Earlier this week, the Data Center of China Internet (DCCI) released a report (h/t Tech In Asia) that showed nearly 35 percent of the Android apps it surveyed were secretly stealing user data unrelated to the app’s functionality. The DCCI, a research institute, looked at 1,400 apps downloaded from different app markets and found that 66.9 percent were tracking users’ private data, with 34.5 percent collecting information that had no connection to the app’s usage.
The DCCI’s findings are yet more signs of how fragmented and chaotic China’s Android market is–and how little control Google has over it, despite the Chinese government’s concerns about its supposed dominance. Just last week, China’s Ministry of Industry and Information Technology issued a white paper that said Google has too much control over China’s smartphone industry via Android and has discriminated against domestic companies, in part by making it difficult for Chinese firms to develop their own operating systems.
But as TechCrunch’s Natasha Lomas wrote last week, even though Android dominates the OS landscape in China, “not all Chinese Android-powered devices are equal since a large proportion of homegrown mobile makers heavily customise Android and do not carry any of the standard Google services such as its Play store.”
Many observers believe that “Chinadroids,” or no-name devices that have been equipped with modified versions of Android, will take over China’s mobile market in the near future. As TechRice notes, sales of these forked devices may be lucrative, but ChinaDroids are also a valuable gateway to content, starting with in-app purchases and then becoming the “terminal of choice” for e-commerce. Google’s absence has created “fierce and chaotic competition to control content delivery channels in China.”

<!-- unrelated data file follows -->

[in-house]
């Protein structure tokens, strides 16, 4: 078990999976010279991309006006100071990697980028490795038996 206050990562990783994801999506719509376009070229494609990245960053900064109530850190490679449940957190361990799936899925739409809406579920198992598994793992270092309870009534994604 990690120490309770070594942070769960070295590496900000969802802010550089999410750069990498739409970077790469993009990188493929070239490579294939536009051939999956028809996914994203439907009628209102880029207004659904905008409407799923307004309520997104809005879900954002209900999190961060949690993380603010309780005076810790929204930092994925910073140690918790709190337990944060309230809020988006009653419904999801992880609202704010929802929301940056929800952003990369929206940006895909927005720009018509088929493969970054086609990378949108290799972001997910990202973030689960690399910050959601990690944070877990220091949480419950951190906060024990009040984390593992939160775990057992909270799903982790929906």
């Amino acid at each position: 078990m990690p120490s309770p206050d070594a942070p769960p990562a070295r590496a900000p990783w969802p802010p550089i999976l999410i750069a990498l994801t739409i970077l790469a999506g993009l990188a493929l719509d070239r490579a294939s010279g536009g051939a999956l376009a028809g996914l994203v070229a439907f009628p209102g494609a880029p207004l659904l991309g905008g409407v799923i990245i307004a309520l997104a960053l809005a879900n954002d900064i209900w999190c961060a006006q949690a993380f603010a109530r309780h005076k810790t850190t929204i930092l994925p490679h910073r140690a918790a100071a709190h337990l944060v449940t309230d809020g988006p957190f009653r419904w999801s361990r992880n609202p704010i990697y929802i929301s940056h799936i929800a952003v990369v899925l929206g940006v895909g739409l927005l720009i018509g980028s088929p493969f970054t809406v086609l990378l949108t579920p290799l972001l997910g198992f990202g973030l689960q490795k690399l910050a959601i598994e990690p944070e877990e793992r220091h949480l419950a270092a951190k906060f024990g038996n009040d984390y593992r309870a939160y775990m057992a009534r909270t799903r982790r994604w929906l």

The DCCI’s recent report shows that all data in user’s phones is up for grabs, from calling records to contacts. According to its report, more than half of the apps studied tracked user locations, with 13.2 percent doing so even though user location had nothing to do with the app’s functionality. Even the most innocuous-seeming apps–study and beauty apps, for instance–are among the worst offenders when it comes to location-tracking.
Google Play does not support paid apps in China. This is in part because of Google’s complicated relationship with the Chinese government, but it could also be because the company’s is concerned that Android’s openness lends itself to abuse by malware developers and spammers.
But as analyst Shiv Putcha of Ovum puts it, “Android is fragmenting beyond Google’s control, and Google’s Android strategy is rapidly coming undone in China with no immediate prospects for correction.”
Google Play has become a relatively minor distribution channel in China, with most app developers giving the Android app .apk file directly to consumers instead of linking to the Play Store. Dozens of competing app stores, with varying degrees of trustiworthiness, have popped up. The DCCI’s report is another sign that, despite the Chinese government assertions that the Internet giant has too much control, the Android ecosystem in that country is no longer under Google’s steerage.